Along with Leopard's translucent menu bar, the new Dock has been a sore spot for users who don't like change; there were similar complaints when Apple changed from the mess of various launchers, switchers, and window minimizers of the Classic Mac OS to using the Dock. Apple has been open to making some changes in response to feedback; it toned down the translucency of the menu bar in recent builds, and made the separator between Dock apps and its Shelf items to the right (it is invisible in the images Apple depicts in its Leopard preview website, such as the image above) more prominent in new builds of the Leopard Dock (A new 'highway stripe' separates the Dock's applications from files, folders, and minimized windows in the image below). Apple didn't go so far as to do away with the new dimensional Dock entirely, however.
The biggest complaints have been that icons in the new Dock sometimes appear to cast multiple shadows (since many icons already include a shadow), and that it looks silly when used on either side of the screen vertically; that's because the more dimensional icons appear to hang in space next to the Dock, rather than seeming to rest on it or float above it as they do in its default bottom position. Of course, if it bothers you that the Docks' icons float in space with no physical structure holding them up when it is positioned vertically, how did you ever survive the logical conundrum of desktop icons floating in space against the Mac desktop, as they have for decades? The other problem inherent with a vertical Dock is that the wide screens of Apple's laptops, iMacs, and other displays can't physically fit in as many icons in a vertical Dock compared to a Dock in the default position along the bottom.
Stacks Take Back the Dock
Many Mac users drop every application they are likely to ever use in the Dock, resulting in a strip of icons that consumes most of the width of their display and forcing individual icons to be drawn smaller. Users with lots of open windows are also likely to minimize them, leaving the Dock burdened on both ends with too many icons to manage. This clouds the original idea of the Dock, which is to present lots of useful information in a simple context. There are two new major features of Leopard that help clean out the Dock and make it more usable.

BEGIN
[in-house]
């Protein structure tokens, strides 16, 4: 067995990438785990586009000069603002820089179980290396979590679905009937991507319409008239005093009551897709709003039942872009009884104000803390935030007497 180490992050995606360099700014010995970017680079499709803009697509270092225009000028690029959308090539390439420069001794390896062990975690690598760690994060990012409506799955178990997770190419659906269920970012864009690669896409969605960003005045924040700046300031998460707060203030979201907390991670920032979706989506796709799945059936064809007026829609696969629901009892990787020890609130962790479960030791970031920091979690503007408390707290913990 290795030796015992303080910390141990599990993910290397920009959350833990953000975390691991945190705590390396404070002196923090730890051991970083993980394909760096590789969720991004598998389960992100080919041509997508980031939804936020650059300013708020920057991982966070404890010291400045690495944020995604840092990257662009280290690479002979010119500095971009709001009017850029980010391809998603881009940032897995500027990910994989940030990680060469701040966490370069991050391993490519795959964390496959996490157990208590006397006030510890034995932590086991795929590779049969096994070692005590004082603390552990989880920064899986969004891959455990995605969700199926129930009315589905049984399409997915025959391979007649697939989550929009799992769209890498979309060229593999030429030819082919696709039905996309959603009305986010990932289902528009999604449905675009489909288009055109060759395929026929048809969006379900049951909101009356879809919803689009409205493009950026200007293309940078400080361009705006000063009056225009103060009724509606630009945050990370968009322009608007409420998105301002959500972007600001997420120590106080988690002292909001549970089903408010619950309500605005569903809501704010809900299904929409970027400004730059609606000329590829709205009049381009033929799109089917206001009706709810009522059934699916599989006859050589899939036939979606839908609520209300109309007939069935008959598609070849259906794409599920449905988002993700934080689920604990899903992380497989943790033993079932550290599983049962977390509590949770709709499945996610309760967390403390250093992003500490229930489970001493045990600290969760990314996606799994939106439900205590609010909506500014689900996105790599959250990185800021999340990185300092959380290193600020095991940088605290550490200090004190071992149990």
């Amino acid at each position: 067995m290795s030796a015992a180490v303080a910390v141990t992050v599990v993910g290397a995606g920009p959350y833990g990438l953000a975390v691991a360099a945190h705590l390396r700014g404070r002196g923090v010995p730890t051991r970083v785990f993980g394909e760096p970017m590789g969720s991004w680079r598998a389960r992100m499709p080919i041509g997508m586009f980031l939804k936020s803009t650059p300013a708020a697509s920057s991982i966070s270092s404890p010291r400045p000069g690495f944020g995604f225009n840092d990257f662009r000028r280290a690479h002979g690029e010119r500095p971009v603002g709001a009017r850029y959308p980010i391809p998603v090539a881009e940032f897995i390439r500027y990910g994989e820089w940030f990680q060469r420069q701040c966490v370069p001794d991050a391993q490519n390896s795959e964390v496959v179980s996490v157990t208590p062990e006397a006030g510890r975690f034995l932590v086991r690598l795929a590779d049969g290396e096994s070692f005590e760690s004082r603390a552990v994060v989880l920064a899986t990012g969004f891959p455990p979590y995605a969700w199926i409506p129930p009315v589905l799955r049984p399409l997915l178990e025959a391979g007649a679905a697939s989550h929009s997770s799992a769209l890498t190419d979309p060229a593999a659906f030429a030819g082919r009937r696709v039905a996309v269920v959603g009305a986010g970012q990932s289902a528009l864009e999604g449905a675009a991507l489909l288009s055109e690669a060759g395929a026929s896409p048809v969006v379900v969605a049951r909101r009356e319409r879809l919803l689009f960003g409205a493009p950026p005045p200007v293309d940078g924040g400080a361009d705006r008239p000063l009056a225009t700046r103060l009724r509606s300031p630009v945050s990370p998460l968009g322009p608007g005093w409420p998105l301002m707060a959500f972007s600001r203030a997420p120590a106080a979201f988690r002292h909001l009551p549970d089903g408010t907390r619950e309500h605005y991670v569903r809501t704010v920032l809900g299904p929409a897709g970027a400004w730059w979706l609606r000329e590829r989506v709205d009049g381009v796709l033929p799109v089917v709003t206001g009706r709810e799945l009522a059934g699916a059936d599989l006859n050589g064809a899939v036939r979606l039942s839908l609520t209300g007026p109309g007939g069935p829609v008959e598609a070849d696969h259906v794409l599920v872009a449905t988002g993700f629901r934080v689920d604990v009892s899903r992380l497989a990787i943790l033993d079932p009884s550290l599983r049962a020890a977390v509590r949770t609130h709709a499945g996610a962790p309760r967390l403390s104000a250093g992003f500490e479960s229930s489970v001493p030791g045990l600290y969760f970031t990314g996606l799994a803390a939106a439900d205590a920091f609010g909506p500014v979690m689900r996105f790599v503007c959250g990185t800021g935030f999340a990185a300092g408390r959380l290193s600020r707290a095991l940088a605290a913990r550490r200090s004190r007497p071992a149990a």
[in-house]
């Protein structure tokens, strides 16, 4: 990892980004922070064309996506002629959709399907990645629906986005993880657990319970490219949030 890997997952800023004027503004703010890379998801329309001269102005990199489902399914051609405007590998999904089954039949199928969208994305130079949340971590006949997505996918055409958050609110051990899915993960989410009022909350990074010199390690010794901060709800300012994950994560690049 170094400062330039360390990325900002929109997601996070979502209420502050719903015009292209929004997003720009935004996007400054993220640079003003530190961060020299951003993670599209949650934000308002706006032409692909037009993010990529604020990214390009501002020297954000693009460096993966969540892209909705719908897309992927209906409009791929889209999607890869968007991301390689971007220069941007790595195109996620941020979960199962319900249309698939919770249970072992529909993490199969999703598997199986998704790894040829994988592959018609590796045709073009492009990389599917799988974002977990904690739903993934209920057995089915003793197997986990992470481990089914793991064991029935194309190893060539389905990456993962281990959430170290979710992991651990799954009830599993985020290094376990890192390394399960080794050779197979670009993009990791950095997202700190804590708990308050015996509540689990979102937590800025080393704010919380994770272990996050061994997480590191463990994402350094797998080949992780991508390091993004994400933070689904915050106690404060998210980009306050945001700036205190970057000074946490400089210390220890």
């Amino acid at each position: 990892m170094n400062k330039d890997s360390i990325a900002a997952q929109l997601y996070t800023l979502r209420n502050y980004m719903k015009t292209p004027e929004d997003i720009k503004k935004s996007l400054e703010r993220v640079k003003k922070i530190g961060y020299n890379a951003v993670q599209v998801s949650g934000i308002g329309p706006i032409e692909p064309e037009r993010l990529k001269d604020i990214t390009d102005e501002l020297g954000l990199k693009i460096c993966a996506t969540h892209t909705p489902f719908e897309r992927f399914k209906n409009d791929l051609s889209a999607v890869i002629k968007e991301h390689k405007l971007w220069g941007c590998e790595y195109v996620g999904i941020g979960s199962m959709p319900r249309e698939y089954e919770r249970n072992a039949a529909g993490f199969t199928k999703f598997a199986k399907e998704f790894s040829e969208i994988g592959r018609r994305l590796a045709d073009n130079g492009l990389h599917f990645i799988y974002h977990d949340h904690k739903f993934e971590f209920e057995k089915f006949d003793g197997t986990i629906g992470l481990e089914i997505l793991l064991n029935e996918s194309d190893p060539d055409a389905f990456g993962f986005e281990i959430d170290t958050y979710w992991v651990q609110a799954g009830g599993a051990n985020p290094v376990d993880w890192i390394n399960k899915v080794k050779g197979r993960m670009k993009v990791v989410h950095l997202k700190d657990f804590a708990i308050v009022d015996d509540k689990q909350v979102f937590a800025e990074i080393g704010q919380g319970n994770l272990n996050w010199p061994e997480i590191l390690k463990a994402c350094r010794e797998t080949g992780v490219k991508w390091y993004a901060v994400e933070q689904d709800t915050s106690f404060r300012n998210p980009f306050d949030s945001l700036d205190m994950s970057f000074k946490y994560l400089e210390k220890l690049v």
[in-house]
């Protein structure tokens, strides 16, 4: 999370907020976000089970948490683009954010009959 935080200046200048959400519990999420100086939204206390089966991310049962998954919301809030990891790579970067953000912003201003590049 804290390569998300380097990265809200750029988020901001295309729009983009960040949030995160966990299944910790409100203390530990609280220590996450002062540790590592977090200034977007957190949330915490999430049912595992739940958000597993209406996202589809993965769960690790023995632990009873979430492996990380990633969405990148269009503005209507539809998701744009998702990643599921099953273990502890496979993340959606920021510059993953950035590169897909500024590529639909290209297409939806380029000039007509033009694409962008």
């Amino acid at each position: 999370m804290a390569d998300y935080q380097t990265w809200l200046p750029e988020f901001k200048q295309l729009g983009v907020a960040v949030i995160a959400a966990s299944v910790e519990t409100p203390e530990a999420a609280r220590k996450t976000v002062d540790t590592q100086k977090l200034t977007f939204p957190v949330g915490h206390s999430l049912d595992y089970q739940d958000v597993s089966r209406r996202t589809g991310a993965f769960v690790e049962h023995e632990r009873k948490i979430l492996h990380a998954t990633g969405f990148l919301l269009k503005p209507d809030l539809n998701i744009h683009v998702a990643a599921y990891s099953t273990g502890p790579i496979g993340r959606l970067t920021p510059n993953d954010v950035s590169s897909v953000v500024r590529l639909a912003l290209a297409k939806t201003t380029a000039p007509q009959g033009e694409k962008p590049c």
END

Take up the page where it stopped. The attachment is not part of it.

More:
The first is Stacks. Drag a folder to the Dock and it becomes a Stack. Its icon changes from the folder's native icon to instead represent the collection of its contents. So far, that's only a distraction, as the Stack icons look a bit messy and cluttered (as stacks of stuff tend to do).
The real benefit comes from clicking on the Stack. If there are about ten items or less, they fan out in to an arc, like a magician's cards (below left). Click on an item (any item) to launch it, or in the case of a folder, to open it in the Finder. If there are lots of items in the Stack, they pop up into a translucent window area with a grid of icons that can be selected (below right). This makes each Stack item equivalent to a Dock annex.
Apple drops three Stacks in the Dock by default: Applications, Documents, and a new Downloads folder Stack. Any folder or selection of items dragged into the Dock will also become a new Stack, with identical behaviors to those described below. Right-click on a Stack to pop up a menu of options. Among them is the option to use a Fan or Grid style display, or to allow the system to choose which to do automatically based on the number of items in the Stack. You can also set the display order of Stack items to be alphabetical by name; by date added, created, or modified; or sorted by kind.
On page 3: The Applications Stack; The Documents Stack; The Downloads Stack; and The Lean, Clean New Dock